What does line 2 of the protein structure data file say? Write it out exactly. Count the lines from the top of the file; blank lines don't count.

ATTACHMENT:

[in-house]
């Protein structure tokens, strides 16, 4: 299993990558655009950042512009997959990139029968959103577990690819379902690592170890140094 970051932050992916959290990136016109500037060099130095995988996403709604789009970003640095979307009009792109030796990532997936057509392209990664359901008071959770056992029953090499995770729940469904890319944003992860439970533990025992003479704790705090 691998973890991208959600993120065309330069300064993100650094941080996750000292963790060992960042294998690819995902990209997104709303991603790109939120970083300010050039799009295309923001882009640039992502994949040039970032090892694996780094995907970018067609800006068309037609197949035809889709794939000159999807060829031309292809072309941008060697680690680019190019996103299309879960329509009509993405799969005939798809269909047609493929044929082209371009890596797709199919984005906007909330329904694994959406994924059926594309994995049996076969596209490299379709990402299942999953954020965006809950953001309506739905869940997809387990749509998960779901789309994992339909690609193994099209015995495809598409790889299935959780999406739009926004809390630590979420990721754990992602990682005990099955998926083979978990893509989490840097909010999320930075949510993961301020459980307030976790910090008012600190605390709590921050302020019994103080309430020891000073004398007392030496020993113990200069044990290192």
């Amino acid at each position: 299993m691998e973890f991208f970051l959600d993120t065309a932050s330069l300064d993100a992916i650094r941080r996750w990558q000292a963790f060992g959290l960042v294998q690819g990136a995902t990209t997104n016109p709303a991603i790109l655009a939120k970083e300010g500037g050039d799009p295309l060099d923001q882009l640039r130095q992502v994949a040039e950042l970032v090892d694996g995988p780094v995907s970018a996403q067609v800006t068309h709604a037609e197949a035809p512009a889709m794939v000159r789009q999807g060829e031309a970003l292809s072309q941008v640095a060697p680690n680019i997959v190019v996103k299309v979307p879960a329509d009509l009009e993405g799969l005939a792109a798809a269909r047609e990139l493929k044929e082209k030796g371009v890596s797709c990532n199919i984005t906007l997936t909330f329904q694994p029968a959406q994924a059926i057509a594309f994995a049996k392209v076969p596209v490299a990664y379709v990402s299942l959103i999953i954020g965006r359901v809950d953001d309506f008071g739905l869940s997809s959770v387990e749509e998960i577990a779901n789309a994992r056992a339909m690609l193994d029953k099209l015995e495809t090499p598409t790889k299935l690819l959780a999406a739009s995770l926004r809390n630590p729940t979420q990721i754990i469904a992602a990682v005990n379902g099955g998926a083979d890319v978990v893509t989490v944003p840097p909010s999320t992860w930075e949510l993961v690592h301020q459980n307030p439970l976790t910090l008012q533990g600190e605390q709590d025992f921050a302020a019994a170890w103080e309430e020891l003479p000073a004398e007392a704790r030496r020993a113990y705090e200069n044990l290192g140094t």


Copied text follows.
């Protein structure tokens, strides 16, 4: 299993990558655009950042512009997959990139029968959103577990690819379902690592170890140094 970051932050992916959290990136016109500037060099130095995988996403709604789009970003640095979307009009792109030796990532997936057509392209990664359901008071959770056992029953090499995770729940469904890319944003992860439970533990025992003479704790705090 691998973890991208959600993120065309330069300064993100650094941080996750000292963790060992960042294998690819995902990209997104709303991603790109939120970083300010050039799009295309923001882009640039992502994949040039970032090892694996780094995907970018067609800006068309037609197949035809889709794939000159999807060829031309292809072309941008060697680690680019190019996103299309879960329509009509993405799969005939798809269909047609493929044929082209371009890596797709199919984005906007909330329904694994959406994924059926594309994995049996076969596209490299379709990402299942999953954020965006809950953001309506739905869940997809387990749509998960779901789309994992339909690609193994099209015995495809598409790889299935959780999406739009926004809390630590979420990721754990992602990682005990099955998926083979978990893509989490840097909010999320930075949510993961301020459980307030976790910090008012600190605390709590921050302020019994103080309430020891000073004398007392030496020993113990200069044990290192």